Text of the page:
Bovine tuberculosis (bTB) is a chronic infectious disease of cattle caused by the bacterium Mycobacterium bovis (M. bovis).
bTB is primarily a respiratory disease spread through moisture droplets either inhaled or by eating or drinking contaminated material. Humans can contract it but this is rare for those not directly in contact with livestock.
The disease is normally picked up in the compulsory cattle-testing programme before clinical signs develop but it is also often detected during inspections of slaughtered cattle.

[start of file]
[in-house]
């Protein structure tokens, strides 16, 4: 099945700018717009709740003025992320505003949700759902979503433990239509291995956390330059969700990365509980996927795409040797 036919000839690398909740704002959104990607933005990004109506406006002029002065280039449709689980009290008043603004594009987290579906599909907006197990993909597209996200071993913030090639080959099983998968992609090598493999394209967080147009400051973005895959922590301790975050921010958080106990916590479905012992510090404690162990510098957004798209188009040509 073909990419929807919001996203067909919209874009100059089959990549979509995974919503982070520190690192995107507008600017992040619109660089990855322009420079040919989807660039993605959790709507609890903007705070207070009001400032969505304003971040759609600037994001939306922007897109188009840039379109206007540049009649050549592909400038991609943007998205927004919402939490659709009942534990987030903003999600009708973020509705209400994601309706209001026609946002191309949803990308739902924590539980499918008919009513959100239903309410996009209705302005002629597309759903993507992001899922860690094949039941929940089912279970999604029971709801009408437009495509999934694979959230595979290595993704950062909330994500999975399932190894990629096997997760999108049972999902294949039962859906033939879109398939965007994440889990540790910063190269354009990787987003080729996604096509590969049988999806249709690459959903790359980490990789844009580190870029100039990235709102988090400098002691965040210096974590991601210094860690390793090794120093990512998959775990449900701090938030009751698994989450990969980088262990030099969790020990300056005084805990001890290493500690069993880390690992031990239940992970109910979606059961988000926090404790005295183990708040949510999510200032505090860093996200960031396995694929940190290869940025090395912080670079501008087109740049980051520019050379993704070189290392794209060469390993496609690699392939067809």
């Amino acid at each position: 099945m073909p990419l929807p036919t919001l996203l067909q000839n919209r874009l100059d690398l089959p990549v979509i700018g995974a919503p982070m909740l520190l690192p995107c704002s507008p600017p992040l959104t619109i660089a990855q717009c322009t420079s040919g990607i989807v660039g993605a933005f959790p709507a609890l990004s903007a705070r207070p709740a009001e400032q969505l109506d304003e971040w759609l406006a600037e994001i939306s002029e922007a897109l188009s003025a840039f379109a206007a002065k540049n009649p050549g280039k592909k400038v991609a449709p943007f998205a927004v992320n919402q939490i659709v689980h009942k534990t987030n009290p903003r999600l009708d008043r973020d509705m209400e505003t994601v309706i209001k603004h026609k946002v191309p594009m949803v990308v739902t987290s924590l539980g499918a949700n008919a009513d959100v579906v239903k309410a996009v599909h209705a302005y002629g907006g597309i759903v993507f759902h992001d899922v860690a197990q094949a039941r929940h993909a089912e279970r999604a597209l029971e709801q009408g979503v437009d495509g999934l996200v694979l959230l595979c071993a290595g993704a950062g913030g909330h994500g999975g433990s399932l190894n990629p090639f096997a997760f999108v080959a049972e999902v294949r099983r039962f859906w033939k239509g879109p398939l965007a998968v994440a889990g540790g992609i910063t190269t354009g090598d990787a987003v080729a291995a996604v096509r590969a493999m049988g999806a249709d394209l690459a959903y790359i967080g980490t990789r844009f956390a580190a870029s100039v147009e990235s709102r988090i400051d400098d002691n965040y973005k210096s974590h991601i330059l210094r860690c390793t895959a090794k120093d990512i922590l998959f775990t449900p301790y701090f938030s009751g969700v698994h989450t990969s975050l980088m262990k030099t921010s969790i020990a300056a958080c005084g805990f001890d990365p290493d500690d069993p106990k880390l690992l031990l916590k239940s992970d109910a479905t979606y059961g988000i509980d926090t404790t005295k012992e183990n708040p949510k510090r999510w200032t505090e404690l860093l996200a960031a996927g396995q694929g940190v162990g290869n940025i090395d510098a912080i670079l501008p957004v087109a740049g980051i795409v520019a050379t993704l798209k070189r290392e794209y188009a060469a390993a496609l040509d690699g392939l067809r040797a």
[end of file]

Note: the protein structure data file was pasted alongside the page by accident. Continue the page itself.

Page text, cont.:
Signs that an animal has bTB
- Keeps getting thinner
- Light fever that keeps coming back
- Weak with reduced appetite
Some infected cattle will also have:
- swollen lymph nodes particularly in the neck
- moist cough that gets worse in the morning and during cold weather or exercise
- chronic mastitis (an infection of the udder that is not cured by the conventional antibiotic therapy)
How bovine TB is spread
Bovine TB is mainly spread into new herds through the movement of infected cattle that have not been detected. Infected animals spread the disease mainly through coughing and sneezing. Bacteria are released into the air and inhaled by other animals in close contact.
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